The Code COVID19 International Update is a weekly snapshot of the COVID-19 pandemic, assessing efforts by nations around the world to test, track and fight the virus. It’s compiled by Dr Priscilla Robinson, an Adjunct Associate Professor of Public Health at La Trobe University, and an editor for the Australian and New Zealand Journal of Public Health.
Hello one and all
Another rather slow week for new COVD news, which might or might not be a good thing.
Here in Australia we passed the 10 million mark with no comment at all, and there is now a push from some politicians to reduce the quarantine period to five days. I have no idea why, I have not seen any scientific evidence to suggest that this is a good idea – this seems to just be a political thought bubble. I am very aware that some people test RAT-negative quite quickly and others take anything up to two weeks to apparently stop shedding, and also many people do not feel all that well for anything up to a fortnight (especially with ‘brain fog’ and fatigue) and are not fit to go back to work. Actually, the same effect happens after ‘flu and various other infections, it just can take a lot of time to get 100% better. It would just be good if people did not feel they had to go back to normal activities before they are properly recovered.
Worldwide there continues to be about 500,000 – 1,000,000 cases reported every day, but the fall in fatality rates continues, now at 1.08%. This week about 15% fewer cases and 7% fewer fatalities have been notified to WHO. The pattern is generally even in all WHO regions, although Africa remains interesting and a bit unpredictable. No particular places seem to be having particular problems, so nothing to really report.
Yes, well. No notable changes in the vaccine department. Just more sad commentary about lack of commitment to equitable access to vaccines for all countries.
Some of you already know that I am in the process of moving to London (for many reasons). I am happy to continue producing this blog, but it is probably time to change how it works – so how would you like to see it evolve? Twice a month? Add in some other infectious diseases (I hesitate to suggest Monkeypox) – there are plenty of others to consider. Is it time to call a halt? (If you have any ideas you can send them to me on firstname.lastname@example.org).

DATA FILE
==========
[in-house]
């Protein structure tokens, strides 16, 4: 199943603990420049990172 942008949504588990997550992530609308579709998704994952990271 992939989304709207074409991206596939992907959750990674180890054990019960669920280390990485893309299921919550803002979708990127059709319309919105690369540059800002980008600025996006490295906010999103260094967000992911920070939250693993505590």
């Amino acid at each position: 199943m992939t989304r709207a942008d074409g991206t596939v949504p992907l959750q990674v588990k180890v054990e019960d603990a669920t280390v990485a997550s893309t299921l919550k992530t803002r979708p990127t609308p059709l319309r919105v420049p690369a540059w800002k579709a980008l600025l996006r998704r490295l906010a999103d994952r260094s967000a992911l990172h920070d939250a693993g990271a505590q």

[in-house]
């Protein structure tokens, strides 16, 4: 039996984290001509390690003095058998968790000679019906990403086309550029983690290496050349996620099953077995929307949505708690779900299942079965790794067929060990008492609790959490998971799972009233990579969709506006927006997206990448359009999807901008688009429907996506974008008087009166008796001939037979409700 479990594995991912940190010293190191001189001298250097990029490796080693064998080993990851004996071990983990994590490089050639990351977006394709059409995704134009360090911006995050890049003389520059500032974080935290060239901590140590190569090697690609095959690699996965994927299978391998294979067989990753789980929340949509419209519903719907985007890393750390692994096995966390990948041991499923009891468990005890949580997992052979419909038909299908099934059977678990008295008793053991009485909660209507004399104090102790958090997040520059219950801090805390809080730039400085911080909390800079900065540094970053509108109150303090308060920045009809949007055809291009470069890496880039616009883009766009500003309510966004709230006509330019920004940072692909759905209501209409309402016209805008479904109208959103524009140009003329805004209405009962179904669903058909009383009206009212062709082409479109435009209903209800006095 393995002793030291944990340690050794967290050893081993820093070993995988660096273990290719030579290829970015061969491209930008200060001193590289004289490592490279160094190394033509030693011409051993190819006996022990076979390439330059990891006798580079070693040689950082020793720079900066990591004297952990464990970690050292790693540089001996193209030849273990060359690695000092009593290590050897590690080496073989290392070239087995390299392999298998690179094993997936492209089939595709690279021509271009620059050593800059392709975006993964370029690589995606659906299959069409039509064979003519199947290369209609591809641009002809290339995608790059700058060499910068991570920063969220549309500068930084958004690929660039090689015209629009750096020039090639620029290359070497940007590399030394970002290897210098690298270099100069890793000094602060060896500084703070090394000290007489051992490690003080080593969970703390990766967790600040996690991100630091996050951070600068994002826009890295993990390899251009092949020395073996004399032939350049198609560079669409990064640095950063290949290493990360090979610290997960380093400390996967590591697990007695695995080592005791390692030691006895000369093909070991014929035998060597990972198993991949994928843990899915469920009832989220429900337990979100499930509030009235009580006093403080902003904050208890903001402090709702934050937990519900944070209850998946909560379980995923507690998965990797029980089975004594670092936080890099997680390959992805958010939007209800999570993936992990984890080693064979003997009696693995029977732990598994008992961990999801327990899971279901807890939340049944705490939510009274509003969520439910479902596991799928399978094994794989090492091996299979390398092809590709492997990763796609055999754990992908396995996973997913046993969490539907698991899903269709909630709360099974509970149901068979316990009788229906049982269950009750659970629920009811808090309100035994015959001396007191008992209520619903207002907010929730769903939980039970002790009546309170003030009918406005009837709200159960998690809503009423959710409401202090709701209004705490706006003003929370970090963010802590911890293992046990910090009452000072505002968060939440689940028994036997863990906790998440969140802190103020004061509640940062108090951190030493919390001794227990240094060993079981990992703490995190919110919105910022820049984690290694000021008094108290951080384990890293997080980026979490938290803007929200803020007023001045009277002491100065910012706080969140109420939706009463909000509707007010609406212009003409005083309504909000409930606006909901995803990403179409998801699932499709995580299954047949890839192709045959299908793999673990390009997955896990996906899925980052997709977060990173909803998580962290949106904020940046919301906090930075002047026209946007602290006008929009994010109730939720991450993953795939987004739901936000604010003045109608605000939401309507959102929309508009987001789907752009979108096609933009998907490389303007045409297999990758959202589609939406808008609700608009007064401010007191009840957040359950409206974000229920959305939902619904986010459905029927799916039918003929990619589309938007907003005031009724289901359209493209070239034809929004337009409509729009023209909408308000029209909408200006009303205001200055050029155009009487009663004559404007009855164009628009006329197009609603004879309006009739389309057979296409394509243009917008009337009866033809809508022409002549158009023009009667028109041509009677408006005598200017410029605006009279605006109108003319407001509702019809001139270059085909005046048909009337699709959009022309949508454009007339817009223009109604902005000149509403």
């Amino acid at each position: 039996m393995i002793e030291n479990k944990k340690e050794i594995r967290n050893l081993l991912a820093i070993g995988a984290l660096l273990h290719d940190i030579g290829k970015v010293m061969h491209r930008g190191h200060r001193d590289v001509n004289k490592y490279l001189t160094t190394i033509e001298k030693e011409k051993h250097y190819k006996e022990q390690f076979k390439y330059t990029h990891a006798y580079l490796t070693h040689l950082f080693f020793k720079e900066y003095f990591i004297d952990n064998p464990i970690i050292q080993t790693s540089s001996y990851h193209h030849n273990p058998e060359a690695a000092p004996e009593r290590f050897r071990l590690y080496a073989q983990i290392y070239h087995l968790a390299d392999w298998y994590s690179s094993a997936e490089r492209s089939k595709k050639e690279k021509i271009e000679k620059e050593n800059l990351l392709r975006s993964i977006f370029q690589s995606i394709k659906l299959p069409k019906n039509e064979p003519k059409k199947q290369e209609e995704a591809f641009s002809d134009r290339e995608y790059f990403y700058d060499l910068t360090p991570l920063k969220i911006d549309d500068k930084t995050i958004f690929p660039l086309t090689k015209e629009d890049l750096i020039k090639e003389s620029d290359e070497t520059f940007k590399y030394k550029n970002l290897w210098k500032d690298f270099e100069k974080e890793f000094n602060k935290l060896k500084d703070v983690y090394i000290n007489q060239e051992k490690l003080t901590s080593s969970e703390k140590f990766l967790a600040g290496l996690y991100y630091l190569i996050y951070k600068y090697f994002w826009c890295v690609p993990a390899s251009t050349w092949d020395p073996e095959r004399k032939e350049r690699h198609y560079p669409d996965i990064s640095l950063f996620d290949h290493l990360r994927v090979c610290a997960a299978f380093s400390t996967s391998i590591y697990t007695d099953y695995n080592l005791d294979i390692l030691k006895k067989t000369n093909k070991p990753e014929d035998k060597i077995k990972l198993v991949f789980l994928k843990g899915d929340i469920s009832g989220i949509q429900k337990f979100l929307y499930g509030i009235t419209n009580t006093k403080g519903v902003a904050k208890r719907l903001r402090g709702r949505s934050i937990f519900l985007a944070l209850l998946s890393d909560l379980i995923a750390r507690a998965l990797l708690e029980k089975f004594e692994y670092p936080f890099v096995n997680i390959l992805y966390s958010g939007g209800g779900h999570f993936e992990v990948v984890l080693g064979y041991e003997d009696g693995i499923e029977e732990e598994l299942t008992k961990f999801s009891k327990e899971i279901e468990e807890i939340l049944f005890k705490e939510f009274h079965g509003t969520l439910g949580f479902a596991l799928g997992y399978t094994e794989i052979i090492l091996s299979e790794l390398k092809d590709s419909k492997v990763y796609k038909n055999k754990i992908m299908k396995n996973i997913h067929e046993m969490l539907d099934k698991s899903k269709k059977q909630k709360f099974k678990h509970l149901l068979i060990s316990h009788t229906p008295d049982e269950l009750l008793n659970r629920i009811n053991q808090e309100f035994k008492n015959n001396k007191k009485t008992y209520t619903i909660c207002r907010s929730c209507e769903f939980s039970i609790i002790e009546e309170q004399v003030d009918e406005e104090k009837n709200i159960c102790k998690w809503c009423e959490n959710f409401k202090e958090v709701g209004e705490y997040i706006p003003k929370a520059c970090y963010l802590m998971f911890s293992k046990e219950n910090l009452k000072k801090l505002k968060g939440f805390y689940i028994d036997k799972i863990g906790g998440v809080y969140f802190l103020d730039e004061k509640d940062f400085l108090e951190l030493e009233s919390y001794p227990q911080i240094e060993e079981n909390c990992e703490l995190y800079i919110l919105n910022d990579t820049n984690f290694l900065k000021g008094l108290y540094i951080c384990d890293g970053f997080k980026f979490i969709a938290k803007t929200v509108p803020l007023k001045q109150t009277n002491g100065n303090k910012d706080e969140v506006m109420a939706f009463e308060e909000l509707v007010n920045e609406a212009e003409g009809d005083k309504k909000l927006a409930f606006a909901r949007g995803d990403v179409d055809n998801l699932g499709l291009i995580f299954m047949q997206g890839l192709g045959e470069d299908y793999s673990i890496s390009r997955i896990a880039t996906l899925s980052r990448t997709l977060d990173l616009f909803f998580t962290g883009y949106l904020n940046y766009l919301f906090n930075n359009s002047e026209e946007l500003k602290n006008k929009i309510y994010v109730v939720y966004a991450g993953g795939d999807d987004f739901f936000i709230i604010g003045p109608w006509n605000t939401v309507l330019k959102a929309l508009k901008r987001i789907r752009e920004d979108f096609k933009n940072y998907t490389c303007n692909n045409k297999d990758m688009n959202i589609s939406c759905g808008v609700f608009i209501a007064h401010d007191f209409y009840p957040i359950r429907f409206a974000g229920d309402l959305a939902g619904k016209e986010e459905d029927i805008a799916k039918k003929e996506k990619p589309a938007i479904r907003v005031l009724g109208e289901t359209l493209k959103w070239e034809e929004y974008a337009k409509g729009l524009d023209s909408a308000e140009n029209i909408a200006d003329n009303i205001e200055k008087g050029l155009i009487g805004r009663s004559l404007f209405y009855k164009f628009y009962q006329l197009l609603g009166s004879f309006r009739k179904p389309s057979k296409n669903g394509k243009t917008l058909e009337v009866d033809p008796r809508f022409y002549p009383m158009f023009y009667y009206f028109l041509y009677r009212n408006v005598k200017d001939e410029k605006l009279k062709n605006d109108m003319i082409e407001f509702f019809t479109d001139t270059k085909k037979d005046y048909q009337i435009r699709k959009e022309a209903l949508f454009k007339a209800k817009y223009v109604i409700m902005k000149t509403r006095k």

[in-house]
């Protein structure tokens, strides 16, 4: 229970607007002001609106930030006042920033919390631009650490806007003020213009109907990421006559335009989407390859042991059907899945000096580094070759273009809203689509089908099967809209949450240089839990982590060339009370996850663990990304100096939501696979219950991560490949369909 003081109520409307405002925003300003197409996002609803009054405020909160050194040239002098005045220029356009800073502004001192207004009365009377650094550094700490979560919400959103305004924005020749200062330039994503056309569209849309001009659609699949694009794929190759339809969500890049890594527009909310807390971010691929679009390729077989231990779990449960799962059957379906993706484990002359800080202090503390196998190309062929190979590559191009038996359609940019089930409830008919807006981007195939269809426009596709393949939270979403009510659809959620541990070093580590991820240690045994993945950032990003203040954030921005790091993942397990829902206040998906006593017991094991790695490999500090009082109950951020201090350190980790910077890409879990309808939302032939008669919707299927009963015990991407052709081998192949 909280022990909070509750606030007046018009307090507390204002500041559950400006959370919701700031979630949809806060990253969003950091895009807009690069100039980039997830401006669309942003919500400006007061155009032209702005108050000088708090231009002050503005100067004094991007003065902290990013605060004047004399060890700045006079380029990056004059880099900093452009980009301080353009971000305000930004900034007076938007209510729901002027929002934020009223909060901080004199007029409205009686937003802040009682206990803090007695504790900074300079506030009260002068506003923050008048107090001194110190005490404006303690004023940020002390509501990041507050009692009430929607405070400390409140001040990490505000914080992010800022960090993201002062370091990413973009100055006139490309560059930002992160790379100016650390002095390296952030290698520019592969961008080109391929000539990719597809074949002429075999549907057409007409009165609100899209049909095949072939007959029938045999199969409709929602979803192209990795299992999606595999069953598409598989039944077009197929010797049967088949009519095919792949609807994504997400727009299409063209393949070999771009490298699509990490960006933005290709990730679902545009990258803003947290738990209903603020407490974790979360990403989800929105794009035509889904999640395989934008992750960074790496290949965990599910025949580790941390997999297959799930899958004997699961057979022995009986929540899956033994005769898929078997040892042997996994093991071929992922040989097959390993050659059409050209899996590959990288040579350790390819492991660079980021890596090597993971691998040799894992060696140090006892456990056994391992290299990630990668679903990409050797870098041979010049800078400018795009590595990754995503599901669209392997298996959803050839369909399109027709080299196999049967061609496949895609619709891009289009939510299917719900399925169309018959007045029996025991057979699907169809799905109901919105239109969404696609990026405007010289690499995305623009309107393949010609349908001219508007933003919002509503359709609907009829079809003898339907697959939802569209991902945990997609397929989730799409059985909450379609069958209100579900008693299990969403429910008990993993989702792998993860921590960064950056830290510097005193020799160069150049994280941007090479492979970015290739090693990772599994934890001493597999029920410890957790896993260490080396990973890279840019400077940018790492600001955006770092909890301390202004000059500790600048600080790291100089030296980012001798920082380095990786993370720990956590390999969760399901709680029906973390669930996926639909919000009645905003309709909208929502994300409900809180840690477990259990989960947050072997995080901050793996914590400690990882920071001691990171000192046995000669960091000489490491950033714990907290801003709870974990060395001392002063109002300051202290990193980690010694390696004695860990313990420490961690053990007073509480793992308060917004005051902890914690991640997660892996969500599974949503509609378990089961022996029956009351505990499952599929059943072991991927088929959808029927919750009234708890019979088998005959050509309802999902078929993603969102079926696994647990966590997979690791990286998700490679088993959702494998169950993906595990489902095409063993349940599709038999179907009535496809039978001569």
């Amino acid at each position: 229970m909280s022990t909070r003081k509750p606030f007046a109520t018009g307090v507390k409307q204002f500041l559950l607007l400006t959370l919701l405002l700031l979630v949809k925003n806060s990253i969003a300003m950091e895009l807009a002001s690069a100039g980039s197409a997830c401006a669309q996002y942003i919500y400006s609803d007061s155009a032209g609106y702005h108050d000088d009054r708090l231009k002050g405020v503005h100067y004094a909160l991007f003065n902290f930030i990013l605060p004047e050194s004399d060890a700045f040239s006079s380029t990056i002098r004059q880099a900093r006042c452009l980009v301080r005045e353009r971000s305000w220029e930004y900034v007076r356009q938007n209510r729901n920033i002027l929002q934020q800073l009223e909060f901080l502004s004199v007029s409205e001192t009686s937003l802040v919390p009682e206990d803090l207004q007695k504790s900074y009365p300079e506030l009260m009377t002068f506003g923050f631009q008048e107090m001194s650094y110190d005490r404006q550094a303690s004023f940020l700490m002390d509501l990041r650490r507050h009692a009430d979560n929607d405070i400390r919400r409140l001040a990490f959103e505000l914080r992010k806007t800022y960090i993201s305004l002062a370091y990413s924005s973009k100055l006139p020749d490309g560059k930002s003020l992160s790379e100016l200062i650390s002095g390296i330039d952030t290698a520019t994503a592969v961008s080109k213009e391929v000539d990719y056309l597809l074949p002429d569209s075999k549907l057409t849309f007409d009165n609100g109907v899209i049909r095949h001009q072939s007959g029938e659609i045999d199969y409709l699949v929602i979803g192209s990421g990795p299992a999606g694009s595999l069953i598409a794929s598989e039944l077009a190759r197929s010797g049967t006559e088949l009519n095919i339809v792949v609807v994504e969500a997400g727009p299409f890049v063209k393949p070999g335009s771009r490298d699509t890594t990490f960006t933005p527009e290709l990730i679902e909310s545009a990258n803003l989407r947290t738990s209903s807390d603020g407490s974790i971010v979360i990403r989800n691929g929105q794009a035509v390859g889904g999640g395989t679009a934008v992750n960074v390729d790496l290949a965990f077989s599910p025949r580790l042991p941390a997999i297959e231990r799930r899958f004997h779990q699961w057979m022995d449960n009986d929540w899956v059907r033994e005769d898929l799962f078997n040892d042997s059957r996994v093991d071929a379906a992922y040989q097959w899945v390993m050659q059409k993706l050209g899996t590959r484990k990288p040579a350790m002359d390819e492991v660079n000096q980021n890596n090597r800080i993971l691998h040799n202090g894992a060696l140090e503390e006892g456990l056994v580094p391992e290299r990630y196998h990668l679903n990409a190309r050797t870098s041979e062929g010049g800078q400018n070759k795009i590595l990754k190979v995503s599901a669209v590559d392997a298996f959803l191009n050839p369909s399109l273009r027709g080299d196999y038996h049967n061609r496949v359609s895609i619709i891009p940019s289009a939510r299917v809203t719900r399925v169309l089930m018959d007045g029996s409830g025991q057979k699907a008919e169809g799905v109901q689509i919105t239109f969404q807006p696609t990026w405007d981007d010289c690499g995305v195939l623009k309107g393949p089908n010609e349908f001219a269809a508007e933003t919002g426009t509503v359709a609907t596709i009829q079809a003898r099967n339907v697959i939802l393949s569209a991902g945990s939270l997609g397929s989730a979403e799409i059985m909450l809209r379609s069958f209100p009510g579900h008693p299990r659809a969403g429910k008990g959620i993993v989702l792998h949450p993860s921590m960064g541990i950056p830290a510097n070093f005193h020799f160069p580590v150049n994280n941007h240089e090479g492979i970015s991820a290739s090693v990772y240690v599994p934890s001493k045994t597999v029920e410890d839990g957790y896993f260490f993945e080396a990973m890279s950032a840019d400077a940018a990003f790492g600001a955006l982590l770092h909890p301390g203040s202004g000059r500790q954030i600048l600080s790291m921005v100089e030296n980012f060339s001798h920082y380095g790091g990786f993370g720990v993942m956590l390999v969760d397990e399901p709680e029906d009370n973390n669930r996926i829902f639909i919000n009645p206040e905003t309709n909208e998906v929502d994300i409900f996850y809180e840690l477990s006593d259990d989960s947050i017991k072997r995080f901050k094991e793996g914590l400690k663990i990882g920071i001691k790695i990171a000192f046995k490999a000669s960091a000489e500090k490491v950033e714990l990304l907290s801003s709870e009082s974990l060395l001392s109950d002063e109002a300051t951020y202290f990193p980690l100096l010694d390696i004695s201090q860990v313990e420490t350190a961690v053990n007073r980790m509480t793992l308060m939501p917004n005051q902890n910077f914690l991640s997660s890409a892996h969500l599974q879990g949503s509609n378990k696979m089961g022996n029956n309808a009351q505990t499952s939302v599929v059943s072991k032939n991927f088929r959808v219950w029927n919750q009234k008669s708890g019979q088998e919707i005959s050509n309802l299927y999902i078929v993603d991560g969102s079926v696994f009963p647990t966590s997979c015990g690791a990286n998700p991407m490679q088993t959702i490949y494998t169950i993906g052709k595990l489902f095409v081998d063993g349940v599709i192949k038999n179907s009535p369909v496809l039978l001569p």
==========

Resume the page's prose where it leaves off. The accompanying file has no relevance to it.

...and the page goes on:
This week I have a non-COVID smile for you. Two actually. For people who appreciate a rather English sense of humour.
And for diagram freaks:
About Dr Priscilla Robinson and The CODE COVID-19 International Update
Dr Robinson is a public health epidemiologist with particular interests in international health and communicable diseases, and public health competencies. She has worked in health departments in England and Australia, has managed public health teaching programmes, and taught and researched many aspects of public health epidemiology and policy in many countries. She is an adjunct Associate Professor at LaTrobe University, and to stop herself being bored is an editor of PHAA’s journal ANZJPH, and holds board positions (almost all unpaid) on various NGOs, journals, and at her local hospital. Otherwise, 10 acres of untamed bushland on a hill in South Gippsland, VIC, makes weight-bearing gym exercise and strength training a bit redundant.
The CODE Update is a regular Intouch feature to keep readers informed of COVID-19 developments around the world.
The CODE Update originally began at the start of the SARS CoV-2 pandemic as Priscilla’s way of explaining to her friends and family around the world what was happening, and counter their experiences of information overload and misinformation. The update provides links to practical materials and papers written for people who are not versed in the language of outbreaks and epidemic curves. Published weekly, it includes a short commentary to provide context to the numbers included in the spreadsheets.
Note: While every attempt is made to transcribe all data faithfully, every now and again mistakes are made and not noticed until the next Update. Also, on occasion, numbers are revised after posting at the source databases.
We hope you will find these updates to be a helpful tool, and the links to current information useful.